Sometimes when you get invites to events during the week it’s only the dangling carrot of a free bar and food that’s really going to tempt you away from the pleasantries of pajamas and Netflix. This time round we were pleasantly surprised by an invite that came through for a private viewing of ‘Artists Drawing a Line Under Torture’. A pretty hefty statement.
Despite the fact that a free bar was in fact on offer, there was a incredible collection of artwork donated to mark the 30th anniversary of Freedom from Torture. Since 1985, it’s been the only human rights charity that has dedicated itself wholly to the treatment and rehabilitation of torture survivors seeking protection in the UK. Edmund de Waal, Sir Howard Hodgkin, Antony Gormley, Gordon Cheung and Jake & Dinos Chapman are among more than 60 British-based artists who have donated work to the cause.
(Edmund De Vaal – In Another Place, 2015)
Amongst the sea of thick horn-rimmed glasses, whacky hair and snakeskin boots there was a refreshing amount of younger art enthusiasts who had turned out to pitch their luck against the veteran art collectors and bid on some of the work. I myself gave it a go – my first ever art auction. Having hunted down one of the charity reps, I pledged a month of dry pack noodles for dinner and bid on a piece by Sophie Strong. Her tapestry, inspired by the refugee crisis in particular, stood out for me amongst all the most established artists. She had turned up to the event, in all her modesty, to explain to anyone who was interested exactly what her motivation was behind the artwork and why she felt compelled to donate her work:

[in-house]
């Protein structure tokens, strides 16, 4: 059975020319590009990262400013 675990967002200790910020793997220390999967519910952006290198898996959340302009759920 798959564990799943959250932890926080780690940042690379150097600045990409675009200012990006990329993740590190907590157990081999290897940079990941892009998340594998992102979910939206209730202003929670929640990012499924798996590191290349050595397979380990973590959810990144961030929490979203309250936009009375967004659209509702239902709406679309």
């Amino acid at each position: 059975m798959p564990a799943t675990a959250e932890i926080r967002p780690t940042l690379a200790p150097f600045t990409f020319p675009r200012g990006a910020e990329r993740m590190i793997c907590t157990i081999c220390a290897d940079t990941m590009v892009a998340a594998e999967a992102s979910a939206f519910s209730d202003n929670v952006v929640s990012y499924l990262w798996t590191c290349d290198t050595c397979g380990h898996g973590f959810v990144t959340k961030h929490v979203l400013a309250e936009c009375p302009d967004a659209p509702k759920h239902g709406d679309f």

“I chose these two pieces for the auction as I felt it shows two significant events where harm and injustice has occurred. One piece focuses on the tragic event in Afghanistan when an American soldier murdered 16 afghan civilians. The other is of a Rohingya refugee who was refused entry by other countries in the region and finally reached temporary shelter in Indonesia after spending many days stranded at sea. These images show vulnerable portraits and hopefully encourage us to reflect on these harsh realities and inform ourselves.”
(Sophie Strong – Rohingya teenager - Kuala Langsa, Indonesia, 2012)
I’d like to say it was an exciting hour of heightened suspense before I was notified of my failure, but realistically I’d taken about 4 steps from the rep before my phone pinged and told me I had been outbid. Can’t say I was surprised.
If you want to support an incredible cause, the exhibition will be running over the weekend at Bargehouse Gallery, Oxo Tower. Voluntary donations can be given upon entry but the exhibition itself is free. Tell your mums, tell your mates, tell a stranger – spread the word however you like. It’s a pretty rare opportunity to see such a diverse collection of great artwork together for one show and one incredible cause.